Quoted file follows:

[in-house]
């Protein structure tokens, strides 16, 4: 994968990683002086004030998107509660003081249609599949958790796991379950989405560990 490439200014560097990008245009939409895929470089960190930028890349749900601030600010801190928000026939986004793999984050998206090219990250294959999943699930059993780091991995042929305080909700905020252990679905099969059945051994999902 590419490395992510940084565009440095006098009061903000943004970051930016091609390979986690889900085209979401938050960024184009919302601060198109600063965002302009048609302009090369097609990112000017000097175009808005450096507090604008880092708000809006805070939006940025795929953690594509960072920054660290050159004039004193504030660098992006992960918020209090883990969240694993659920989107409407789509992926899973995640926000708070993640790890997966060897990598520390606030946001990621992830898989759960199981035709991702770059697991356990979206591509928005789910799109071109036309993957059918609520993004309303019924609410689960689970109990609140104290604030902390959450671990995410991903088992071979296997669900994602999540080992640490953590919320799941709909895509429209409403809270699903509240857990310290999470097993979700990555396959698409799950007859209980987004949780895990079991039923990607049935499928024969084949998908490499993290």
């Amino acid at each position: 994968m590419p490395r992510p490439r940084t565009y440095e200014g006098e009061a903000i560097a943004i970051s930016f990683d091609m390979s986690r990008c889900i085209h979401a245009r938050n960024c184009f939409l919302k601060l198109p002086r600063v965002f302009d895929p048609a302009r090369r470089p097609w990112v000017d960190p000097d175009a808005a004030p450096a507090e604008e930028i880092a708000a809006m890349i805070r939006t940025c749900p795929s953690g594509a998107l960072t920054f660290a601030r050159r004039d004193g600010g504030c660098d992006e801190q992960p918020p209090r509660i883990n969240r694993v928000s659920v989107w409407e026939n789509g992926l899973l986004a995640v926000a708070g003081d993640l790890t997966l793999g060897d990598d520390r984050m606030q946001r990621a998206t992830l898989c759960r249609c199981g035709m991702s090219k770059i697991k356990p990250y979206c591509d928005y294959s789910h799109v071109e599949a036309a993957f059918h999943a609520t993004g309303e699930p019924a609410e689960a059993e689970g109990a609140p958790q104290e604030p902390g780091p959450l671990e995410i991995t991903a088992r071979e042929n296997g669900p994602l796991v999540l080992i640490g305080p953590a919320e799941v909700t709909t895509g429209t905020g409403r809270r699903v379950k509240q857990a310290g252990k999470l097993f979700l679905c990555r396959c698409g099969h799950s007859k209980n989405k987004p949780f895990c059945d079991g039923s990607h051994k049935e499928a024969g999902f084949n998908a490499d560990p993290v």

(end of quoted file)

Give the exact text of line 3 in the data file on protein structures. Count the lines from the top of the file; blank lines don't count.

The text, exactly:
């Amino acid at each position: 994968m590419p490395r992510p490439r940084t565009y440095e200014g006098e009061a903000i560097a943004i970051s930016f990683d091609m390979s986690r990008c889900i085209h979401a245009r938050n960024c184009f939409l919302k601060l198109p002086r600063v965002f302009d895929p048609a302009r090369r470089p097609w990112v000017d960190p000097d175009a808005a004030p450096a507090e604008e930028i880092a708000a809006m890349i805070r939006t940025c749900p795929s953690g594509a998107l960072t920054f660290a601030r050159r004039d004193g600010g504030c660098d992006e801190q992960p918020p209090r509660i883990n969240r694993v928000s659920v989107w409407e026939n789509g992926l899973l986004a995640v926000a708070g003081d993640l790890t997966l793999g060897d990598d520390r984050m606030q946001r990621a998206t992830l898989c759960r249609c199981g035709m991702s090219k770059i697991k356990p990250y979206c591509d928005y294959s789910h799109v071109e599949a036309a993957f059918h999943a609520t993004g309303e699930p019924a609410e689960a059993e689970g109990a609140p958790q104290e604030p902390g780091p959450l671990e995410i991995t991903a088992r071979e042929n296997g669900p994602l796991v999540l080992i640490g305080p953590a919320e799941v909700t709909t895509g429209t905020g409403r809270r699903v379950k509240q857990a310290g252990k999470l097993f979700l679905c990555r396959c698409g099969h799950s007859k209980n989405k987004p949780f895990c059945d079991g039923s990607h051994k049935e499928a024969g999902f084949n998908a490499d560990p993290v």